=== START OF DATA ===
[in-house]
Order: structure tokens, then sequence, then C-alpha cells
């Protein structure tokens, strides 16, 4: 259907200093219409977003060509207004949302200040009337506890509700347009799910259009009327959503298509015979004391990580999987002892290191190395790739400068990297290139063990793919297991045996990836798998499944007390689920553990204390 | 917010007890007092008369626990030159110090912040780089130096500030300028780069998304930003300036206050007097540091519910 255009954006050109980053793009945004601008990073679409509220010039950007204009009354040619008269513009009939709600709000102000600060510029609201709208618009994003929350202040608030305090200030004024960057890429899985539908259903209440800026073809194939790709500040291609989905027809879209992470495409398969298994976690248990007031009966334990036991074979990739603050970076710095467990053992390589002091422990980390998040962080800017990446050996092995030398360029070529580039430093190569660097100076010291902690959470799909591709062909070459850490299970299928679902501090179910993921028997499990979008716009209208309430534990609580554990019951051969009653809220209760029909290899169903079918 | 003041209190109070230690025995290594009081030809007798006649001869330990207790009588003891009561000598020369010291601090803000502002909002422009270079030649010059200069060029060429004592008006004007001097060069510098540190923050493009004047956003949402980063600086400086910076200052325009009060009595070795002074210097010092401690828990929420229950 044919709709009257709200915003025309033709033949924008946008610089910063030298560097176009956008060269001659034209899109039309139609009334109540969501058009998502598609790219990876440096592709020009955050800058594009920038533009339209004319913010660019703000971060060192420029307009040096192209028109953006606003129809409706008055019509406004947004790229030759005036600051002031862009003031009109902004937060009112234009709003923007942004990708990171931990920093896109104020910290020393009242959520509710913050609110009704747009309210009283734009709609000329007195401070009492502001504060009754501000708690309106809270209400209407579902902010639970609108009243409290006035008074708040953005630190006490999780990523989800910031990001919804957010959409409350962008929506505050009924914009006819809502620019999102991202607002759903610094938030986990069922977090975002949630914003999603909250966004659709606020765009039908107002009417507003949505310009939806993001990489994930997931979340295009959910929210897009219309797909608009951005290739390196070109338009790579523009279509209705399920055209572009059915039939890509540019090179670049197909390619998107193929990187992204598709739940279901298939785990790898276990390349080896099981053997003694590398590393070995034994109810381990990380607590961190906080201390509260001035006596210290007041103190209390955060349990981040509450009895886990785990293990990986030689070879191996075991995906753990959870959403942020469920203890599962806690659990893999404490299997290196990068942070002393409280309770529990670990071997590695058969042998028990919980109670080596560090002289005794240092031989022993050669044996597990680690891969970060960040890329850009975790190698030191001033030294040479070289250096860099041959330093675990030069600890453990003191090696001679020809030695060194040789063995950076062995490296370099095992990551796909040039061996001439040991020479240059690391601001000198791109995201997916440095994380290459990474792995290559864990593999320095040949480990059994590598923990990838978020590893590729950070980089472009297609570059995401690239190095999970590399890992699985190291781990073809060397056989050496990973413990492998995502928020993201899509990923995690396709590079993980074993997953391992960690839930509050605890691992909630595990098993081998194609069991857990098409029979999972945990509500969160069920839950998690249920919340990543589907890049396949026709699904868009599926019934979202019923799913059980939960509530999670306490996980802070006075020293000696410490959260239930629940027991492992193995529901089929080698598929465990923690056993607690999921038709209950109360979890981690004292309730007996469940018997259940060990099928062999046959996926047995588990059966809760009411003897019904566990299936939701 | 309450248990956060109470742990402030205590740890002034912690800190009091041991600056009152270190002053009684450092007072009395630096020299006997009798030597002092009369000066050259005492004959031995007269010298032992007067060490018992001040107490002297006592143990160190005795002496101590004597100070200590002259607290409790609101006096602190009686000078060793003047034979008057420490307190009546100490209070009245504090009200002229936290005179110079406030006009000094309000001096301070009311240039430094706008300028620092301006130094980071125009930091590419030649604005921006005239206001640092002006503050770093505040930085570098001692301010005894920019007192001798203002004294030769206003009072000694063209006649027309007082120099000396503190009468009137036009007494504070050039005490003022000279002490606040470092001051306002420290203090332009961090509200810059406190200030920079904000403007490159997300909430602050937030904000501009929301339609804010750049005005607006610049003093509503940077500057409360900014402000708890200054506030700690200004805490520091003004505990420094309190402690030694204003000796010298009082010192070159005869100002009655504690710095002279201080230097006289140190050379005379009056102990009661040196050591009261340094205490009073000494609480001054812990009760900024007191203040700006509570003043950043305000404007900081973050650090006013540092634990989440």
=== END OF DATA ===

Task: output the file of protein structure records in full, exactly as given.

[in-house]
Order: structure tokens, then sequence, then C-alpha cells
């Protein structure tokens, strides 16, 4: 259907200093219409977003060509207004949302200040009337506890509700347009799910259009009327959503298509015979004391990580999987002892290191190395790739400068990297290139063990793919297991045996990836798998499944007390689920553990204390 | 917010007890007092008369626990030159110090912040780089130096500030300028780069998304930003300036206050007097540091519910 255009954006050109980053793009945004601008990073679409509220010039950007204009009354040619008269513009009939709600709000102000600060510029609201709208618009994003929350202040608030305090200030004024960057890429899985539908259903209440800026073809194939790709500040291609989905027809879209992470495409398969298994976690248990007031009966334990036991074979990739603050970076710095467990053992390589002091422990980390998040962080800017990446050996092995030398360029070529580039430093190569660097100076010291902690959470799909591709062909070459850490299970299928679902501090179910993921028997499990979008716009209208309430534990609580554990019951051969009653809220209760029909290899169903079918 | 003041209190109070230690025995290594009081030809007798006649001869330990207790009588003891009561000598020369010291601090803000502002909002422009270079030649010059200069060029060429004592008006004007001097060069510098540190923050493009004047956003949402980063600086400086910076200052325009009060009595070795002074210097010092401690828990929420229950 044919709709009257709200915003025309033709033949924008946008610089910063030298560097176009956008060269001659034209899109039309139609009334109540969501058009998502598609790219990876440096592709020009955050800058594009920038533009339209004319913010660019703000971060060192420029307009040096192209028109953006606003129809409706008055019509406004947004790229030759005036600051002031862009003031009109902004937060009112234009709003923007942004990708990171931990920093896109104020910290020393009242959520509710913050609110009704747009309210009283734009709609000329007195401070009492502001504060009754501000708690309106809270209400209407579902902010639970609108009243409290006035008074708040953005630190006490999780990523989800910031990001919804957010959409409350962008929506505050009924914009006819809502620019999102991202607002759903610094938030986990069922977090975002949630914003999603909250966004659709606020765009039908107002009417507003949505310009939806993001990489994930997931979340295009959910929210897009219309797909608009951005290739390196070109338009790579523009279509209705399920055209572009059915039939890509540019090179670049197909390619998107193929990187992204598709739940279901298939785990790898276990390349080896099981053997003694590398590393070995034994109810381990990380607590961190906080201390509260001035006596210290007041103190209390955060349990981040509450009895886990785990293990990986030689070879191996075991995906753990959870959403942020469920203890599962806690659990893999404490299997290196990068942070002393409280309770529990670990071997590695058969042998028990919980109670080596560090002289005794240092031989022993050669044996597990680690891969970060960040890329850009975790190698030191001033030294040479070289250096860099041959330093675990030069600890453990003191090696001679020809030695060194040789063995950076062995490296370099095992990551796909040039061996001439040991020479240059690391601001000198791109995201997916440095994380290459990474792995290559864990593999320095040949480990059994590598923990990838978020590893590729950070980089472009297609570059995401690239190095999970590399890992699985190291781990073809060397056989050496990973413990492998995502928020993201899509990923995690396709590079993980074993997953391992960690839930509050605890691992909630595990098993081998194609069991857990098409029979999972945990509500969160069920839950998690249920919340990543589907890049396949026709699904868009599926019934979202019923799913059980939960509530999670306490996980802070006075020293000696410490959260239930629940027991492992193995529901089929080698598929465990923690056993607690999921038709209950109360979890981690004292309730007996469940018997259940060990099928062999046959996926047995588990059966809760009411003897019904566990299936939701 | 309450248990956060109470742990402030205590740890002034912690800190009091041991600056009152270190002053009684450092007072009395630096020299006997009798030597002092009369000066050259005492004959031995007269010298032992007067060490018992001040107490002297006592143990160190005795002496101590004597100070200590002259607290409790609101006096602190009686000078060793003047034979008057420490307190009546100490209070009245504090009200002229936290005179110079406030006009000094309000001096301070009311240039430094706008300028620092301006130094980071125009930091590419030649604005921006005239206001640092002006503050770093505040930085570098001692301010005894920019007192001798203002004294030769206003009072000694063209006649027309007082120099000396503190009468009137036009007494504070050039005490003022000279002490606040470092001051306002420290203090332009961090509200810059406190200030920079904000403007490159997300909430602050937030904000501009929301339609804010750049005005607006610049003093509503940077500057409360900014402000708890200054506030700690200004805490520091003004505990420094309190402690030694204003000796010298009082010192070159005869100002009655504690710095002279201080230097006289140190050379005379009056102990009661040196050591009261340094205490009073000494609480001054812990009760900024007191203040700006509570003043950043305000404007900081973050650090006013540092634990989440």